plush guest house was available, several monks showed us around, kept us company, cooked for us, and prepared two very cushy beds heaped with blankets and quilts. The sun set in a clear sky, as the alpenglow on the peaks shone against the darkening deep blue sky a full moon lit the night sky. My night’s sleep was everything one might expect at a serene Buddhist learning center tucked high in the Himalayan foothills. We rose before dawn to walk to the Temple at the top of the hill to see the sun clear the ridge of mountains in front of us. The dawn light was enchanting and
included views into the Po Chu and Mo Chu valleys as they merged to become the Punatshang Chu. Low clouds were scattered along the bottoms of the valleys accentuating the shape and flow of the terrain. Just enough cloud on the eastern horizon to give a vivid layer of sunrise color highlighting the mountainous skyline.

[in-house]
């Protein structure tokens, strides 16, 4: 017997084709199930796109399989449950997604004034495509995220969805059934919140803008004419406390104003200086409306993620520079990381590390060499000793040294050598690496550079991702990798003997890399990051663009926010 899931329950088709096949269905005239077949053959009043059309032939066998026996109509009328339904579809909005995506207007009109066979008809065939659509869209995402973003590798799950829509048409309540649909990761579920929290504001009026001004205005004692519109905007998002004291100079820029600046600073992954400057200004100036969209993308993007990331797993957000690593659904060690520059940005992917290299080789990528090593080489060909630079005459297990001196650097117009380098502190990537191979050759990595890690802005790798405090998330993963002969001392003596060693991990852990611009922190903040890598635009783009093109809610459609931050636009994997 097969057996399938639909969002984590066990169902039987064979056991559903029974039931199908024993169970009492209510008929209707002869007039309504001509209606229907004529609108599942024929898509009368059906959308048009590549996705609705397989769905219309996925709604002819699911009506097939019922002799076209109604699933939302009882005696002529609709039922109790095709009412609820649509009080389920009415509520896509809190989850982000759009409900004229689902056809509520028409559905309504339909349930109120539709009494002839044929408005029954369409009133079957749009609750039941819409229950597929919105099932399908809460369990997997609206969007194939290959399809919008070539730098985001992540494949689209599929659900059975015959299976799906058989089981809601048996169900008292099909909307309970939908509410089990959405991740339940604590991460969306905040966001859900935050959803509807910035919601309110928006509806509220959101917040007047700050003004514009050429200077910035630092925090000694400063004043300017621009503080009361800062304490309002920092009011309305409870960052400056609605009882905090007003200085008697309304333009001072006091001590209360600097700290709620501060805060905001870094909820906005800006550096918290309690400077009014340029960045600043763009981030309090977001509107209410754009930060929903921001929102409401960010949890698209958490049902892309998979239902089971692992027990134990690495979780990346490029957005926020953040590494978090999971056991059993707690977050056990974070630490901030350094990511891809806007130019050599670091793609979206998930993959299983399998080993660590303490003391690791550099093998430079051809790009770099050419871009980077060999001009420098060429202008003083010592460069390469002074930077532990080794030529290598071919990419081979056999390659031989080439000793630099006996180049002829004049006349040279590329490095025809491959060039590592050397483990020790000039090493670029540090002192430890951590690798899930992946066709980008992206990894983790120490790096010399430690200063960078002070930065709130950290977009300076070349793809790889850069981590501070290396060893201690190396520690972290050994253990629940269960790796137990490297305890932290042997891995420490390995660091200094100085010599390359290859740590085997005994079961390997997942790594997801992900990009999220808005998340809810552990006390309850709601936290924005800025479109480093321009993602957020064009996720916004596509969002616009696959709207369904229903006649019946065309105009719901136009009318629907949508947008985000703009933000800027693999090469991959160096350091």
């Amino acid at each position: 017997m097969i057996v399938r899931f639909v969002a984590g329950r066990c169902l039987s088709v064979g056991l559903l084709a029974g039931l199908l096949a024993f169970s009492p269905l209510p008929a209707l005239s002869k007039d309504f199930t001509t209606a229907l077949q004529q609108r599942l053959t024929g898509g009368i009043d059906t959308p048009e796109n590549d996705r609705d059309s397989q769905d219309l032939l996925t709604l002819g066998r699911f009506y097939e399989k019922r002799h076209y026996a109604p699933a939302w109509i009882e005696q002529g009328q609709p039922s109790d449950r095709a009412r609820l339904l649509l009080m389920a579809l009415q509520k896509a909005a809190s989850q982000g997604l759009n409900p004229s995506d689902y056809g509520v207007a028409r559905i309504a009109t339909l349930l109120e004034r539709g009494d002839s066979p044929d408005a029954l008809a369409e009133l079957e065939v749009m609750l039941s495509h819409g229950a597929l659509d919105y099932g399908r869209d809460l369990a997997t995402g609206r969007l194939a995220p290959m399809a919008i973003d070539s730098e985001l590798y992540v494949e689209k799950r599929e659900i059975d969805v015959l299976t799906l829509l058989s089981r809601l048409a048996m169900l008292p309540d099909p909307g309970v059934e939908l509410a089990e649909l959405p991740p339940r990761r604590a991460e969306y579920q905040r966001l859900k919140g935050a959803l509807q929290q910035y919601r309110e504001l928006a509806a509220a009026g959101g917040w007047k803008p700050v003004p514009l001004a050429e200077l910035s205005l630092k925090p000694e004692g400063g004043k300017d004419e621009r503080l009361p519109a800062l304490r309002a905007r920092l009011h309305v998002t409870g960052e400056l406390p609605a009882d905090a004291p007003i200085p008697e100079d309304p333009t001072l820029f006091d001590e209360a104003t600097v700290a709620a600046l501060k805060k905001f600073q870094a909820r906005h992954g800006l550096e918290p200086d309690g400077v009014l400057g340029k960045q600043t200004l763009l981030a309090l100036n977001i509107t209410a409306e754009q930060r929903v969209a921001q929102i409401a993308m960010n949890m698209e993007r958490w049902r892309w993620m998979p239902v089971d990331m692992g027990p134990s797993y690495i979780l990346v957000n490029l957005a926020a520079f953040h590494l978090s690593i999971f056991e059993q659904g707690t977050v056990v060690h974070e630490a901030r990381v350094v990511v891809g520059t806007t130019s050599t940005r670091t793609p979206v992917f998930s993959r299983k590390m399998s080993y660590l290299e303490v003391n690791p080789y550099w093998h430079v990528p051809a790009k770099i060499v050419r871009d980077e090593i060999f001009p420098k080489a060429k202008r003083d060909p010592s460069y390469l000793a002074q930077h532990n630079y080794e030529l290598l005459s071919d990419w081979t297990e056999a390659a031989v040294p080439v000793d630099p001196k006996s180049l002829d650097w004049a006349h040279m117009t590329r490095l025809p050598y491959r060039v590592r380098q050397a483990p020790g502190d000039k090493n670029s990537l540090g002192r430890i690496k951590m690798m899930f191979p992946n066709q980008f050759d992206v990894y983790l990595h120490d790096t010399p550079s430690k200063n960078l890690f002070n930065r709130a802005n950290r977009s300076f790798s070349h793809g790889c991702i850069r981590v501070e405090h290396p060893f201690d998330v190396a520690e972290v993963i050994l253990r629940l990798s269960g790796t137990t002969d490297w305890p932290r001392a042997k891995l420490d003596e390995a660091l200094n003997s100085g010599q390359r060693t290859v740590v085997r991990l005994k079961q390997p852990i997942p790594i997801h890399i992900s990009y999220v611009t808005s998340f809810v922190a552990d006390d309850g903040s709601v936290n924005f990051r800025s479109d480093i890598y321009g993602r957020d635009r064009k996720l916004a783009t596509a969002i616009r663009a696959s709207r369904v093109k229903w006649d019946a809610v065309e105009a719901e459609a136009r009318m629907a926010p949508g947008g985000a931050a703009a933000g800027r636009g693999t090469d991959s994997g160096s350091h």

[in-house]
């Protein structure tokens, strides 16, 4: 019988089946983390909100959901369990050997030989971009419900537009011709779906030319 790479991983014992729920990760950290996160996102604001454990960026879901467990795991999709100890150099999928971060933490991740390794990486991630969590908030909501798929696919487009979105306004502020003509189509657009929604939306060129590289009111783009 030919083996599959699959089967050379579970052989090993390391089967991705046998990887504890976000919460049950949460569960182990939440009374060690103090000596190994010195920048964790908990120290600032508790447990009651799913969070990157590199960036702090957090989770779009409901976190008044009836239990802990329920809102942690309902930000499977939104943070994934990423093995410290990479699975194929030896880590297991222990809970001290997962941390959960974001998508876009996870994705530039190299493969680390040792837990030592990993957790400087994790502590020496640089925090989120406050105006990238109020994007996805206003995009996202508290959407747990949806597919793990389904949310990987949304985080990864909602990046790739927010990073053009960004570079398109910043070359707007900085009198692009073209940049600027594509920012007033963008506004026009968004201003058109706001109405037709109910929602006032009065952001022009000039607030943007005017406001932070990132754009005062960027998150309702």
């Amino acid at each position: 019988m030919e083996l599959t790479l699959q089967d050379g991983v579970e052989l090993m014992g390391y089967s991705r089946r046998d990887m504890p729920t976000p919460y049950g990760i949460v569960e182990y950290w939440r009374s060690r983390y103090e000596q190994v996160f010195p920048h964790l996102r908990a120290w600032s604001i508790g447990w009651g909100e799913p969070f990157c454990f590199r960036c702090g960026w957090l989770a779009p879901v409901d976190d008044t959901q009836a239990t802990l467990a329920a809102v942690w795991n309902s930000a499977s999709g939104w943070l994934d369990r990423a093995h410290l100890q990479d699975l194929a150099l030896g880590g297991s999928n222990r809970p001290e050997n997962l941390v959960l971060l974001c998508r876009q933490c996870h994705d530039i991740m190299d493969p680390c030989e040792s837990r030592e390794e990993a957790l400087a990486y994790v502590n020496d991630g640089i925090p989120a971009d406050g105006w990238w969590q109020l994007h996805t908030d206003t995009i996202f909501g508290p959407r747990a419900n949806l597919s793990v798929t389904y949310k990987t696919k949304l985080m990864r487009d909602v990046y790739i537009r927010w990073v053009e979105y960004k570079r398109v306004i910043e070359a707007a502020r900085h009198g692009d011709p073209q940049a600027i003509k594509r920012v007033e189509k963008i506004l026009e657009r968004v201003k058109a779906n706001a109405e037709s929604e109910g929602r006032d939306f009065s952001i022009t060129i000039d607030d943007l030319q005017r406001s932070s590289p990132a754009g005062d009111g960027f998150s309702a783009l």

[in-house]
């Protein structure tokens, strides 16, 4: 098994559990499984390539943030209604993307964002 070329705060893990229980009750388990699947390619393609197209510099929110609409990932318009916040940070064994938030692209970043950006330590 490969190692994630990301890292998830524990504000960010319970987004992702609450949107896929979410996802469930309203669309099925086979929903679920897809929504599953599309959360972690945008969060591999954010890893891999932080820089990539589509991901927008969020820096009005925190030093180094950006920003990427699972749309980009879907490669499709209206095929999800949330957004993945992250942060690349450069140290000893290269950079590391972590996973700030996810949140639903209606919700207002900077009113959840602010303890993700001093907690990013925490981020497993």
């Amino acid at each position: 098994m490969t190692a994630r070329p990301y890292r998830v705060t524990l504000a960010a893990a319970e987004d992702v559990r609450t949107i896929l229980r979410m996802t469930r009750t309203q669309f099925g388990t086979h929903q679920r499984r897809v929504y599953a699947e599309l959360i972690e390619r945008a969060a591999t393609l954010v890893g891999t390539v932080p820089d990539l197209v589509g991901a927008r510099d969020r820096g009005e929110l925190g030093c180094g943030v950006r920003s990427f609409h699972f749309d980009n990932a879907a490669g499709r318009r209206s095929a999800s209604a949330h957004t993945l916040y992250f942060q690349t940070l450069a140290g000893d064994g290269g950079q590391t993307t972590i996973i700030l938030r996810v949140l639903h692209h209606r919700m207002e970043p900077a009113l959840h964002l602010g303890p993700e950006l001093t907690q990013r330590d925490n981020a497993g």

After enjoying the sunrise we returned to breakfast and a bit more conversation. Shortly after eating we visited the temple to make a donation to honor our good fortune and headed
down the trail. We made a stop at one point to clean up a beautiful overlook, add some prayer flags, and discover a garden of beautiful pink orchids on the trunk of the tree we tied flags to. The descent was as beautiful as the climb, lunch at Jili Lakhan, and a return to Punakha around 1:00pm. I headed to Bajo to do my usual Sunday shopping, ran into a fellow teacher from Gaselo, and ended up at a kuru match next to the river we had looked down upon over breakfast. The evening sky was a myriad of cotton balls turning dark on one side and sunset reds on the other. As usual, some
waiting around in Bajo while rides sorted themselves out, but finally as a snug four in the backseat we wound our way toward Gaselo drowsing along the way. My groceries had ended up in another car, but that driver is my neighbor and delivered them and said he had dinner waiting for him and that I should join him. It is saag (leafy greens like spinach) season and I enjoyed the 4th saag curry in three days. All were fresh, tasty, and a little different. Eating fresh and seasonally is something that is so easy to lose touch with in the mega supermarkets of the west.

So, the extended exam period and the proclivity for things to work out in ways that are both unforeseen and unplanned, have enabled me to have a wonderful excursion prompted by a broken tooth.